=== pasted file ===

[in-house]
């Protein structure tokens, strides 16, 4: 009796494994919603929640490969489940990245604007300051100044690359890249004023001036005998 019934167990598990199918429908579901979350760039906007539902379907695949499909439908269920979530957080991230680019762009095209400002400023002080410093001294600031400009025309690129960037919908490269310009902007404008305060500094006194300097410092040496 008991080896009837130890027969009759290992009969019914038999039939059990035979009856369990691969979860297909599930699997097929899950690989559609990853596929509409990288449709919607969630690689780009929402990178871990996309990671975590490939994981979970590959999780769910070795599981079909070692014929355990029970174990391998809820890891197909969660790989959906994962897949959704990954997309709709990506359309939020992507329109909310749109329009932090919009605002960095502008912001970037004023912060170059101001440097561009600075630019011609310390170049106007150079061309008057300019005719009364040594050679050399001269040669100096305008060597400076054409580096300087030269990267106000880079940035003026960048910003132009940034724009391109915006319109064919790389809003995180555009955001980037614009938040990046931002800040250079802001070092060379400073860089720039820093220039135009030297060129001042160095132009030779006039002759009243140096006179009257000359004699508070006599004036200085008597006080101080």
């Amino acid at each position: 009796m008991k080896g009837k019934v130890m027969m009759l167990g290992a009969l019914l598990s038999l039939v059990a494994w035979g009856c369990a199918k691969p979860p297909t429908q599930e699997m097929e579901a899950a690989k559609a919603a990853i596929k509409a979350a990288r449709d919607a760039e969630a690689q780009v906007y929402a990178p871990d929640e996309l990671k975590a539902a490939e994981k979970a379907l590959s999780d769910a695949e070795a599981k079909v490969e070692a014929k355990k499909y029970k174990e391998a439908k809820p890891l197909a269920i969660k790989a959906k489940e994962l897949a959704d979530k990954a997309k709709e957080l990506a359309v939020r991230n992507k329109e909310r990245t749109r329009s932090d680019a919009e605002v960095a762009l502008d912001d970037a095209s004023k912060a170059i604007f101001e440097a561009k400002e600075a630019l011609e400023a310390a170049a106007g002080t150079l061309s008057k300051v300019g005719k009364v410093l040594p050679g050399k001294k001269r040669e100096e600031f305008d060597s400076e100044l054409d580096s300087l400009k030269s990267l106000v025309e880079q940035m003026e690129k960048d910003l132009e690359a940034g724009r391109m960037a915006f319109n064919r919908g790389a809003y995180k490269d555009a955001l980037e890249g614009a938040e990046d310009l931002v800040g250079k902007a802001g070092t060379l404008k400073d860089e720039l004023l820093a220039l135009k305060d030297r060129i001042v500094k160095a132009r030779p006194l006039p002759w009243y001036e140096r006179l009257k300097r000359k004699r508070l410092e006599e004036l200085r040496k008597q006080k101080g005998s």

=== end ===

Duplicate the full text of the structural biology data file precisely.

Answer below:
[in-house]
């Protein structure tokens, strides 16, 4: 009796494994919603929640490969489940990245604007300051100044690359890249004023001036005998 019934167990598990199918429908579901979350760039906007539902379907695949499909439908269920979530957080991230680019762009095209400002400023002080410093001294600031400009025309690129960037919908490269310009902007404008305060500094006194300097410092040496 008991080896009837130890027969009759290992009969019914038999039939059990035979009856369990691969979860297909599930699997097929899950690989559609990853596929509409990288449709919607969630690689780009929402990178871990996309990671975590490939994981979970590959999780769910070795599981079909070692014929355990029970174990391998809820890891197909969660790989959906994962897949959704990954997309709709990506359309939020992507329109909310749109329009932090919009605002960095502008912001970037004023912060170059101001440097561009600075630019011609310390170049106007150079061309008057300019005719009364040594050679050399001269040669100096305008060597400076054409580096300087030269990267106000880079940035003026960048910003132009940034724009391109915006319109064919790389809003995180555009955001980037614009938040990046931002800040250079802001070092060379400073860089720039820093220039135009030297060129001042160095132009030779006039002759009243140096006179009257000359004699508070006599004036200085008597006080101080």
């Amino acid at each position: 009796m008991k080896g009837k019934v130890m027969m009759l167990g290992a009969l019914l598990s038999l039939v059990a494994w035979g009856c369990a199918k691969p979860p297909t429908q599930e699997m097929e579901a899950a690989k559609a919603a990853i596929k509409a979350a990288r449709d919607a760039e969630a690689q780009v906007y929402a990178p871990d929640e996309l990671k975590a539902a490939e994981k979970a379907l590959s999780d769910a695949e070795a599981k079909v490969e070692a014929k355990k499909y029970k174990e391998a439908k809820p890891l197909a269920i969660k790989a959906k489940e994962l897949a959704d979530k990954a997309k709709e957080l990506a359309v939020r991230n992507k329109e909310r990245t749109r329009s932090d680019a919009e605002v960095a762009l502008d912001d970037a095209s004023k912060a170059i604007f101001e440097a561009k400002e600075a630019l011609e400023a310390a170049a106007g002080t150079l061309s008057k300051v300019g005719k009364v410093l040594p050679g050399k001294k001269r040669e100096e600031f305008d060597s400076e100044l054409d580096s300087l400009k030269s990267l106000v025309e880079q940035m003026e690129k960048d910003l132009e690359a940034g724009r391109m960037a915006f319109n064919r919908g790389a809003y995180k490269d555009a955001l980037e890249g614009a938040e990046d310009l931002v800040g250079k902007a802001g070092t060379l404008k400073d860089e720039l004023l820093a220039l135009k305060d030297r060129i001042v500094k160095a132009r030779p006194l006039p002759w009243y001036e140096r006179l009257k300097r000359k004699r508070l410092e006599e004036l200085r040496k008597q006080k101080g005998s």